origin sha1 etc). You can reorder the commits, and you can
    remove them (weeding out bad or otherwise unwanted patches).

  15. I’m stuck at
    dir –exclude old_a | %{git mv $_.Name old_a}

    I’m using zsh on Mac and keep getting this error
    zsh: parse error near `}’

    Any Mac devs reading that can help?

      1. is there another way for windows (GIT BASH), I’m halfway through finishing your walkthrough and this issue came to me too. What to do now?

      1. Thanks for the script! I had to modify it because of the illegal -I option on OSX sierra but it got me started on the right path. Here are the two that I used.

        for i in $(ls); do if [ $i != “old_a” ]; then git mv $i old_a; fi; done;
        for i in $(ls); do if [ $i != “old_a” ] && [ $i != “old_b” ]; then git mv $i old_b; fi; done;

      2. For linux (avoid Ma¢ and Winbug$), this may be safer (special characters)
        “`while IFS= read file; do git mv -k “$file” old_a; done < <(ls -A | grep -v '\(\.|\..\|old_a\)')“`

  16. I’m also stuck at
    dir –exclude old_a | %{git mv $_.Name old_a}
    what shell is this? Is it some Windows cmd magic (not bash that I can see!!)

      1. For linux (avoid Ma¢ and Winbug$), this may be safer (special characters)

        while IFS= read file; do git mv -k “$file” old_a; done < <(ls -A | grep -v '\(\.|\..\|old_a\)')

  17. Thanks for that – I’ll have to think about it as I don’t fancy running a script that contains lines like “INFO: Removing remote”. I’ll want to test drive it all locally before I let it loose on the real world!

    1. I understand. But the script only does local changes. The removal of remotes is local, so that the resulting merged repository does not point to the original repositories anymore.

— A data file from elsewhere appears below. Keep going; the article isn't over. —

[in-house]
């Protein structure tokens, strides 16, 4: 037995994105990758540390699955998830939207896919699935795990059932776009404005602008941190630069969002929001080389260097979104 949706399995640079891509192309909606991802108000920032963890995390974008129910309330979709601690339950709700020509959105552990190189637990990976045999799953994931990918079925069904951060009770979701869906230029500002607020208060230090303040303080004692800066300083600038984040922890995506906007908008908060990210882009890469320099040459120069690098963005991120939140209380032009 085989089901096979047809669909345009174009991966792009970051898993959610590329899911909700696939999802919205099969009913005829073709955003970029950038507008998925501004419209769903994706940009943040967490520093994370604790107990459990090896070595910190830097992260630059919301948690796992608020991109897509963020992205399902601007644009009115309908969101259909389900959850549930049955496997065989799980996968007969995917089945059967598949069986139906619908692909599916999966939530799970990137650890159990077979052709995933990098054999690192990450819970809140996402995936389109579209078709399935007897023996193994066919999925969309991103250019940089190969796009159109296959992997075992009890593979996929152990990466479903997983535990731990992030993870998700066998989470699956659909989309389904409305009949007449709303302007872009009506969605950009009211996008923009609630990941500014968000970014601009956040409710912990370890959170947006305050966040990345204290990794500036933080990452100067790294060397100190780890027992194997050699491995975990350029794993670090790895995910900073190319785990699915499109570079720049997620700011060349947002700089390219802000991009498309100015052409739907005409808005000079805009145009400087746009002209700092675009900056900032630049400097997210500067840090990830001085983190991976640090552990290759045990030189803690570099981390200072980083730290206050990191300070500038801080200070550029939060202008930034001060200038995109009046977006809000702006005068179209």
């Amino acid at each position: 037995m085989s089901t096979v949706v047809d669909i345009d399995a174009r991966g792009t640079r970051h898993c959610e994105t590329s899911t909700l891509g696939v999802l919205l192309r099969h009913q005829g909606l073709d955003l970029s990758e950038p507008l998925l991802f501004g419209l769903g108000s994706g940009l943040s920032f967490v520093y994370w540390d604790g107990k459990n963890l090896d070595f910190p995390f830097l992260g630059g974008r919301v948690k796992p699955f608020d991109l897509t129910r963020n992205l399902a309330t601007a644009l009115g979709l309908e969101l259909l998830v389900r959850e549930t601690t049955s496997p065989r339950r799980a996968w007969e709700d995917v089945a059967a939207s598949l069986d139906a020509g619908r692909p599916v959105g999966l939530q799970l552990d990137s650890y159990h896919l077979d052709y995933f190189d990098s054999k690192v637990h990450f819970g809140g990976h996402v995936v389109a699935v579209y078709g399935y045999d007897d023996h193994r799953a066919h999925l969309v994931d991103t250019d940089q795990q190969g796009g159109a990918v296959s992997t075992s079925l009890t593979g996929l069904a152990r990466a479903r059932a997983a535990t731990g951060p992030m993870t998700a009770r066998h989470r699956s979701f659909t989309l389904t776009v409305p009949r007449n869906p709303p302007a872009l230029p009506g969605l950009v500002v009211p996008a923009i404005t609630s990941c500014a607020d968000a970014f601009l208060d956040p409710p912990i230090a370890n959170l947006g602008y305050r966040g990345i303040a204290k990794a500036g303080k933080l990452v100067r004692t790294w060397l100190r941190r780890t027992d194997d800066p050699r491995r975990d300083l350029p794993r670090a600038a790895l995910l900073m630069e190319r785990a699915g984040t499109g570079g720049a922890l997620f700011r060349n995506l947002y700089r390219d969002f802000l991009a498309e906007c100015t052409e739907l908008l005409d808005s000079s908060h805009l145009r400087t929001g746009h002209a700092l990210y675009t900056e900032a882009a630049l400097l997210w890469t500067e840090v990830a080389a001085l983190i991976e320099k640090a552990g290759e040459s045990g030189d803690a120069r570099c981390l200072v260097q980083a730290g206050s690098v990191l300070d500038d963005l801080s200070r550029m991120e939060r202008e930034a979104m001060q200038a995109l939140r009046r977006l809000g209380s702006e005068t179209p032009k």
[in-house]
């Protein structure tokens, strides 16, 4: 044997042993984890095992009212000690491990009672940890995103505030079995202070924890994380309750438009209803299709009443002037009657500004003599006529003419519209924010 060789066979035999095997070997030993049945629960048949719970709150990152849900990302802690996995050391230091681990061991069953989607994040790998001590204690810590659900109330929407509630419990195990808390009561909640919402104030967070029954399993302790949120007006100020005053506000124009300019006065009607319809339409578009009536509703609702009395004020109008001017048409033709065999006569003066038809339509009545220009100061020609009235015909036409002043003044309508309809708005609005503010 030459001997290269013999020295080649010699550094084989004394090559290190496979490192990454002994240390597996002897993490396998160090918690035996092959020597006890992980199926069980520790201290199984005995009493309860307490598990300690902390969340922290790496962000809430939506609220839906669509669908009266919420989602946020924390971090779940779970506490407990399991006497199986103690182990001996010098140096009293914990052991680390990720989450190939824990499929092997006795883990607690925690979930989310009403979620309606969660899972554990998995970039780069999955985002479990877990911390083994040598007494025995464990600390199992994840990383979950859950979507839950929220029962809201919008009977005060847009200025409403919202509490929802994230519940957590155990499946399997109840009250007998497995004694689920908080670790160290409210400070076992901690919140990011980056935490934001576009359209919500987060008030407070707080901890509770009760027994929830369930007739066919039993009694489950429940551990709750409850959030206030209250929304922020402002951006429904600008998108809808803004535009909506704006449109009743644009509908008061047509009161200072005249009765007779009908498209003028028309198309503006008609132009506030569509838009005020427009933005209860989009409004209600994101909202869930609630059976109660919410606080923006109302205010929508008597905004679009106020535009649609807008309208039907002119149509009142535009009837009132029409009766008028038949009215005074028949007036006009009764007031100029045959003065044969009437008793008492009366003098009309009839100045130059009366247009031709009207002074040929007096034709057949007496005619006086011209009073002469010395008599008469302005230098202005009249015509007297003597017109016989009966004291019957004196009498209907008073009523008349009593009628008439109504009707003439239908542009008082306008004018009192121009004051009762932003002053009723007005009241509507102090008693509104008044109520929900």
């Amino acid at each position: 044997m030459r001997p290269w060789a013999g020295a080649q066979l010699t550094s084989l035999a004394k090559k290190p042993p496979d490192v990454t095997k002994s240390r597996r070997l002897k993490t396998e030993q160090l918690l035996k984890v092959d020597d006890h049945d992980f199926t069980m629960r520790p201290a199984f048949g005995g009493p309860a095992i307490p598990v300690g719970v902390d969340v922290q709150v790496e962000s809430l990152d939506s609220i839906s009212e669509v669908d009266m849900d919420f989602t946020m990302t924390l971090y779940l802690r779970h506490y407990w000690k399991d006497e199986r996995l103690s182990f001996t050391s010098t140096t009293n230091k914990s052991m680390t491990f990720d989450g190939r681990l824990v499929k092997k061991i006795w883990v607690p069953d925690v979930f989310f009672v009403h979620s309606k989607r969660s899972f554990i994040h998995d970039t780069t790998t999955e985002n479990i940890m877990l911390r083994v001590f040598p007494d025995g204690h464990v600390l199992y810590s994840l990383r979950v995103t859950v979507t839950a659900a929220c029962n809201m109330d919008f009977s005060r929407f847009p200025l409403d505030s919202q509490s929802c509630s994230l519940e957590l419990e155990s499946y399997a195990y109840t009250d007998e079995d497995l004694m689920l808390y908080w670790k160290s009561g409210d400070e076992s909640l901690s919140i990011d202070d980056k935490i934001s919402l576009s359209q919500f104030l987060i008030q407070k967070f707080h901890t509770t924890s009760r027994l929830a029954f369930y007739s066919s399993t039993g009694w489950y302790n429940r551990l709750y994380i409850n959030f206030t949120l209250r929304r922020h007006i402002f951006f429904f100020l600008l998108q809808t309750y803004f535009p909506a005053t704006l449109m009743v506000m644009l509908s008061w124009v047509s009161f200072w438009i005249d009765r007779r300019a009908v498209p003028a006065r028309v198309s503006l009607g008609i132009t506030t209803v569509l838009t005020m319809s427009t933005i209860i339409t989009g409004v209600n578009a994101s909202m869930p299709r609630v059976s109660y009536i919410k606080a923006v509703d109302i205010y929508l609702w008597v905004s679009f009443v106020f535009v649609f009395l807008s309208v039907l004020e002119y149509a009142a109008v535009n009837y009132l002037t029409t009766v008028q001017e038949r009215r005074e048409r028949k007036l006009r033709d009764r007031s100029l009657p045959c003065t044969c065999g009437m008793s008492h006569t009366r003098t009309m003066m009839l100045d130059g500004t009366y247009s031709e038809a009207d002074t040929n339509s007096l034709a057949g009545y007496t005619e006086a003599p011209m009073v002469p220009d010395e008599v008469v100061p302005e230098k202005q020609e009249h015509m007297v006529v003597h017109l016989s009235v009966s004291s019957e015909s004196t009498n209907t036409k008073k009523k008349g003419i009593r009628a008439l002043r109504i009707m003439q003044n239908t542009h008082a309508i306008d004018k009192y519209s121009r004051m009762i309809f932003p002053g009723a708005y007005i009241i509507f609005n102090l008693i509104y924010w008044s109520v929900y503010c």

18. Eitch0000 script works great, but fails when directorys contain a space in their name. It appears that there is a problem under this section. But i’m not quite sure how to fix it:

    for f in $(ls -a) ; do
    if [[ “$f” == “${sub_project}” ]] ||
    [[ “$f” == “.” ]] ||
    [[ “$f” == “..” ]] ; then
    git mv -k “$f” “${sub_project}/”

    1. It would be a LOT easier – at least for me…. to use this instead.

      for f in $(ls -a | tail -n +3 | grep -v ${sub_project}); do
      git mv -k ……

      the “tail -n +3” starts printing on line 3, which cuts off the first two lines (. & ..)
      the “| grep -v ${sub_project}” part is used to grep remove (-v option) the ${sub_project} from the ls listing.

      This way, in the subcommand, you do all the filtering and we don’t have all the $f comparisons as well as the “continue” all inside the (now un-necessary) “if” block.


      Me just putting too much on one line.

      1. Argh! – I hate arrogent programmers – like when I respond with a solution without FIRST testing!!!!.

        for f in $(ls -a | tail -n +3 | grep -v ${sub_project}$); do

        Needed to add the “$” at the end for the grep or it leaves behind branches with the sub_project string embedded int it.

        my humble apologies for wasting your time with the wrong answer.

    2. For linux (avoid Ma¢ and Winbug$), this may be safer (special characters)
      while IFS= read file; do git mv -k “$file” old_a; done < <(ls -A | grep -v '\(\.|\..\|old_a\)')